Its conclusion was that foreign and home merchandise, "under the operation of the statute, when handled and transferred by in· terstate carriers engaged in carriage in the United States, stano exactly upon the same basis of equality as to tolls, charges, and . treatment for similar services rendered." This rule, having been founded upon a construction of the statute, is a very broad one. It is applicable to all the foreign cir· cumstances and conditions which affect rates, and the question whether it must be universally applied without regard to any circumstances which may exist in a foreign country, and whether dissimilarities which have a foreign origin are to be excluded from consideration under the operation of the statute, is an exceedingly important one, whose ultimate decision may have a wider influence upon the interstate commerce of the country than we can foresee. This legal question was not discussed in the export rate case, which was treated "as one of practical policy." We are not disposed to pass authoritatively upon this question, except in a case which demands it, and in which the effect of this construction of the statute is naturally the subject of discussion. This petition presents a question of narrow limits, which relates only to the validity of the order so far forth as it concerns the conduct of the defendant in its joint rates for transportation of imported traffic from New Orleans to San Francisco, and is whether these rates subject domestic traffic between the same points to an undue disadvantage. The same conditions exist between New Orleans and San Francisco, with reference to each class of goods. There was no "difference in cost, expense, or the exceptional character of the service." The only reason which induces the defendant to take the import business is competition in Great Britain between water routes, which drives it to carry an imported case of cutlery for .80 cents per hundred pounds, when it requires a hundred pounds
to pay f3.70 for the same thatocoo..nH.competition can create dissimilar condition, whichl,s to be considered in determining whether discriminations against particular classes of traffic are unjust, and is a fact to be taken into account in. determining whether .8, particular traffic is subjected to an unreasonable disadvantage, (phipps v. Railroad Co.,  2 Q. B. 229,) does this condition justify the great disparity in rates in this case? While it is true that under sections 2 and 4 of the statute substantially dissimilar conditions may justify dissimilarity in rates, it does not follow that any· dissimilar condition, of whatever kind it may be, justifies any discrepancy in rates. Gross inequality shows either that the road which makes the inequality is unjust to itself in carrying goods without .profit, "or else the larger rate gives an unwarranted return for the services rendered." Board of Trade of Ohattanooga v. East Tennessee, V. & G. R. Co., Inter 8t. Commerce Decisions, Dec. 30, 1892. In this case it may fairly be presumed that the joint rates gave each road s()lIlletlhing more than the cost of movement, leaving'repairs, interest upon floating debt, and all fixed charges to be paid by the rates upon some other traffic. The rates were not entirely unremunerative, and, if so, the larger rates placed upon domestic traffic not only compelled it to bear an undue burden, but gave the company au unwarranted return. Exhibit 36 cannot be examined, in the light of the admitted facts of equality of conditions from the port of New Orleans, without the conviction that, unless the defendant is injuring itself, by its rates upon imported goods, it is imposing an exceedingly high: rate upon domestic goods. It is true that a person who pays onlyi a fair price for a service cannot justly complain merely because another pays too little for the same service, (Garton v. Railroad Co., 1 Best & 8. 112,) but this general truth does not meet the conditions inequality that tbe larger rates must of this case, which are of be found to be excessive. It bas been justly said by the commission that rates should not only be reasonable, but be relatively reasonable, and thus not become unjust in their results. Boards of TTade Union v. Chicago, M. & St. P. R. Co., 1 Inter St. Commerce Com. R. 215. It follows that the conduct of the defendant was in violation of sections 2 and 3 of the statute in question, and was properly at· tempted to be corrected by the order which was disobeyed. But it will be urged that, if it is assumed that ocean competition can create a dissimilar condition, it follows that it is a condition which may rightfully be regarded in establishin'g rates for import and domestic traffic, and that the order of the commission which directed equality should not be enforced, because some inequality might be justifiable. The accusation against the railroad companies in the original complaint before the commission was not that they were charging too low rates upon import traffic, but that by these relatively excessive rates upon domestic traffic they were unjustly discriminating against the latter. The underlying question which arises upon the petition to the circuit court is the same. The defendant's answer before the commission averred that its "domestio rates are fair and reasonable in themselves." In its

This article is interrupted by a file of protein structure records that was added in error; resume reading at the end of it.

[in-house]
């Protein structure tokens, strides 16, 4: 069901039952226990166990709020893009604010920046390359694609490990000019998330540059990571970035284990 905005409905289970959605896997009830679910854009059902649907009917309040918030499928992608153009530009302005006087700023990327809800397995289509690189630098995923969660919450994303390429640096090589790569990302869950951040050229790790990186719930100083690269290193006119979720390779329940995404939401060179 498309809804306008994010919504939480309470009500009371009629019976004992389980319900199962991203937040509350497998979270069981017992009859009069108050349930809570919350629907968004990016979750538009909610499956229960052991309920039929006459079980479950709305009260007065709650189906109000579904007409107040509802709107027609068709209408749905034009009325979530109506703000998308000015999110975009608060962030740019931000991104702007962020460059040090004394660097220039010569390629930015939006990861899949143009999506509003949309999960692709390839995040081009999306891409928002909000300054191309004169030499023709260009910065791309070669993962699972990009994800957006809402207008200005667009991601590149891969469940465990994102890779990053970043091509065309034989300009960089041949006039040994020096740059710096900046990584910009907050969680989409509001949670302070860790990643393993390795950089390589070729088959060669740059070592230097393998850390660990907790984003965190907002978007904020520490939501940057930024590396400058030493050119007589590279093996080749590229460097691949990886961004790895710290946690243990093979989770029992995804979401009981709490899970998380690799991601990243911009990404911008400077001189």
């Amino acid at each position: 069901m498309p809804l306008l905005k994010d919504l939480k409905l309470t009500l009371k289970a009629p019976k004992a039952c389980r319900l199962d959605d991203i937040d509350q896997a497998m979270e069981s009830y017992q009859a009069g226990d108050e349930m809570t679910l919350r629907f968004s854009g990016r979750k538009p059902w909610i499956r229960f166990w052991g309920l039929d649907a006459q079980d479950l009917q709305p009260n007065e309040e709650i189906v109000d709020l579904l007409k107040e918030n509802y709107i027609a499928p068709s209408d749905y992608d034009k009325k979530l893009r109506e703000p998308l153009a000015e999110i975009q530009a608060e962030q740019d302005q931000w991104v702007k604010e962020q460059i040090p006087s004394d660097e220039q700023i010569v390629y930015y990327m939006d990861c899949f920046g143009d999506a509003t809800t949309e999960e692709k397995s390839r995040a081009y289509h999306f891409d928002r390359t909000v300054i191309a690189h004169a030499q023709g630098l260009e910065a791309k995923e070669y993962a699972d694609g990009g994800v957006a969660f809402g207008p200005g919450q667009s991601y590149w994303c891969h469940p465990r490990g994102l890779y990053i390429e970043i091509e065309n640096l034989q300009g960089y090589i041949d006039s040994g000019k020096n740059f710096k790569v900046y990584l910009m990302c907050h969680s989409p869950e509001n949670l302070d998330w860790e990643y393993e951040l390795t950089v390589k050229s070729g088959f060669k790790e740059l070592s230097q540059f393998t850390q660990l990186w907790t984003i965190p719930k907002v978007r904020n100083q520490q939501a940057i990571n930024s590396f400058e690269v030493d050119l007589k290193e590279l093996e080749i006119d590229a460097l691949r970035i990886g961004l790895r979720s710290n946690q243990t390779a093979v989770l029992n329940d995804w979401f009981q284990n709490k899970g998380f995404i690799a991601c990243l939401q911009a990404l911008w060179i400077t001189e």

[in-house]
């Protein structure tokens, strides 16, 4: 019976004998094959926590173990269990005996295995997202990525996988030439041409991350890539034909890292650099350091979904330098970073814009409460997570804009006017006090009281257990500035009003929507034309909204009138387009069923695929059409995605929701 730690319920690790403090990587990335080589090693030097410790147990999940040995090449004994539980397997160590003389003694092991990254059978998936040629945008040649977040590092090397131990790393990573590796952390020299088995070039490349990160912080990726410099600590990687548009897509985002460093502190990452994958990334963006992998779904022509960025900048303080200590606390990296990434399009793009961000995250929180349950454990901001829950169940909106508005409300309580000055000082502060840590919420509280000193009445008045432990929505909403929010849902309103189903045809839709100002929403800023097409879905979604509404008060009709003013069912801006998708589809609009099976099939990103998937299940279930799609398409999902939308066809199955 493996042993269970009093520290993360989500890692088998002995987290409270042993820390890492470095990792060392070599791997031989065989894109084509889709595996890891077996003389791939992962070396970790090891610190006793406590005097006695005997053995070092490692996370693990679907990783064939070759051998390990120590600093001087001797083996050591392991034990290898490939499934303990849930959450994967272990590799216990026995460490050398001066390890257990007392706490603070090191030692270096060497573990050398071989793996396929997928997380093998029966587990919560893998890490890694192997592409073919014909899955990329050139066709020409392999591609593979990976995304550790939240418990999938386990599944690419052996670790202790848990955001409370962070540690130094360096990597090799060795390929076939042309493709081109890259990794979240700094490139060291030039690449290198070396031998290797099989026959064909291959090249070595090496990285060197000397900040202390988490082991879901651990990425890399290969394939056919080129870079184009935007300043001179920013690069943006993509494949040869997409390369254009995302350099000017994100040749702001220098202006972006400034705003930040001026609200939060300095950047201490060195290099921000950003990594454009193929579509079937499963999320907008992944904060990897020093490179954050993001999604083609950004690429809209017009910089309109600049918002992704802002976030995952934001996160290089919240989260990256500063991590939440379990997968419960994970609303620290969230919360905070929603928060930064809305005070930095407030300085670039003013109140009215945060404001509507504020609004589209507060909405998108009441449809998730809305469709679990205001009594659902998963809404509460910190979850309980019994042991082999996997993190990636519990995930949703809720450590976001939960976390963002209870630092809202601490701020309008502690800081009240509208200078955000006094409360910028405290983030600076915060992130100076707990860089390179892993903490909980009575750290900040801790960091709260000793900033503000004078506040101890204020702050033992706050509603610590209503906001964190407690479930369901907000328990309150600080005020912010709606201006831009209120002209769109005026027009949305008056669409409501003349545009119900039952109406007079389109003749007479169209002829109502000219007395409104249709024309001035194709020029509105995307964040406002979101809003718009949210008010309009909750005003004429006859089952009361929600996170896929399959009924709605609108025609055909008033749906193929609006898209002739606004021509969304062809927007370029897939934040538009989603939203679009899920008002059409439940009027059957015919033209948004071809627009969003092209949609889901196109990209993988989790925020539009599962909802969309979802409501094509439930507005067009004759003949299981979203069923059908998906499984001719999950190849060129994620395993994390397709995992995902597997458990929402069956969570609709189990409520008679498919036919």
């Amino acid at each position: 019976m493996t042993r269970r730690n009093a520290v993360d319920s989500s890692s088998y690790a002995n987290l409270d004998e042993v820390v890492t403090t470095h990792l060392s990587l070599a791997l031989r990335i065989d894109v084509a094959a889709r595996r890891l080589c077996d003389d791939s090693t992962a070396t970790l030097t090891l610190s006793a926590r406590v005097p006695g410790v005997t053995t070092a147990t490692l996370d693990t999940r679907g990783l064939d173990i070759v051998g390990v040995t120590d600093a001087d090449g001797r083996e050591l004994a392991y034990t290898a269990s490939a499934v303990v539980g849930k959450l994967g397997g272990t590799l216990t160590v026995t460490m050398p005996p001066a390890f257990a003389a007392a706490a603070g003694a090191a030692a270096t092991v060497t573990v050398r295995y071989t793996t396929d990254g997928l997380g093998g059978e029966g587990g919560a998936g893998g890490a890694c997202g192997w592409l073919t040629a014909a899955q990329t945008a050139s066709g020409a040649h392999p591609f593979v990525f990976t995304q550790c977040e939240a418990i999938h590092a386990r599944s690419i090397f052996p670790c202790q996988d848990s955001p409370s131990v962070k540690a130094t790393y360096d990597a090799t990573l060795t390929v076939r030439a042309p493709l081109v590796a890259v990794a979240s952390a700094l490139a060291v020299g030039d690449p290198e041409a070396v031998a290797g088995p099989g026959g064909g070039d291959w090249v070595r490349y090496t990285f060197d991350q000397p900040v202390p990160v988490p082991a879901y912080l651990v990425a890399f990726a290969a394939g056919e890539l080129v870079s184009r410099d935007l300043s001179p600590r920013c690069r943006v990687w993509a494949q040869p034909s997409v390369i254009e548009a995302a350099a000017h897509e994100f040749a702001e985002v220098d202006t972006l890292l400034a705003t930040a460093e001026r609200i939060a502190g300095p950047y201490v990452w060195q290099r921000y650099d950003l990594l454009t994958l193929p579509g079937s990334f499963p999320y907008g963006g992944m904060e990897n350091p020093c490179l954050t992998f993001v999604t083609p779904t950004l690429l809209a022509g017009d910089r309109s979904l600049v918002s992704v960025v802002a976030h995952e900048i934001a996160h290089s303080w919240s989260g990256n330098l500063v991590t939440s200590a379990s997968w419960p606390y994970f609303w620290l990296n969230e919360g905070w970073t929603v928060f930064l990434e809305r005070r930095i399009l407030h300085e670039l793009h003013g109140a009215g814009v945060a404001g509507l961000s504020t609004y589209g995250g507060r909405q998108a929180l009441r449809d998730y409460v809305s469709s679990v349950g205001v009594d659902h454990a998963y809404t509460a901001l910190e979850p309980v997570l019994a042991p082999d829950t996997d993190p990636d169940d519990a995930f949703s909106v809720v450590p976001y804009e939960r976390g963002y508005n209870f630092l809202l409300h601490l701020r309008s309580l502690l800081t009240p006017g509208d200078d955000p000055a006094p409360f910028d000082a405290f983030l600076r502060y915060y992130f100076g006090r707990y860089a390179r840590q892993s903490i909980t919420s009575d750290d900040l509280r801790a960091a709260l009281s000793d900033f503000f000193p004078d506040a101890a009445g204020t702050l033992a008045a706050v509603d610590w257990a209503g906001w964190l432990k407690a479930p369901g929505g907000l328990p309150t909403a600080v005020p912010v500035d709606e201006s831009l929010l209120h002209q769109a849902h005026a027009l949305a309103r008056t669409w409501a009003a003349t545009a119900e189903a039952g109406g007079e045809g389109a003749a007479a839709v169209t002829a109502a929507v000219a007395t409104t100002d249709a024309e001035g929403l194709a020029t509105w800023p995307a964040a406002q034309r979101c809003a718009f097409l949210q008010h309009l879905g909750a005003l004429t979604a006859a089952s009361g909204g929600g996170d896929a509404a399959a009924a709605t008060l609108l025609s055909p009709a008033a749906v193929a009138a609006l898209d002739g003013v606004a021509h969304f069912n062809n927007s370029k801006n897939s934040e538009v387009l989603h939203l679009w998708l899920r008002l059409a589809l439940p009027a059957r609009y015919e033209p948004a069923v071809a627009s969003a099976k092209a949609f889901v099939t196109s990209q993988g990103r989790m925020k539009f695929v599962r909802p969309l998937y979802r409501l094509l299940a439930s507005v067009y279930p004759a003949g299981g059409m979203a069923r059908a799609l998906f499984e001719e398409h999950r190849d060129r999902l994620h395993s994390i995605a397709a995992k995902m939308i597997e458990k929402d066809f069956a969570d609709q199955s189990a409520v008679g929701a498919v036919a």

INTERSTATE COMMERCE CQMMISSWN, V. TEXAS & PAC. BY. 00.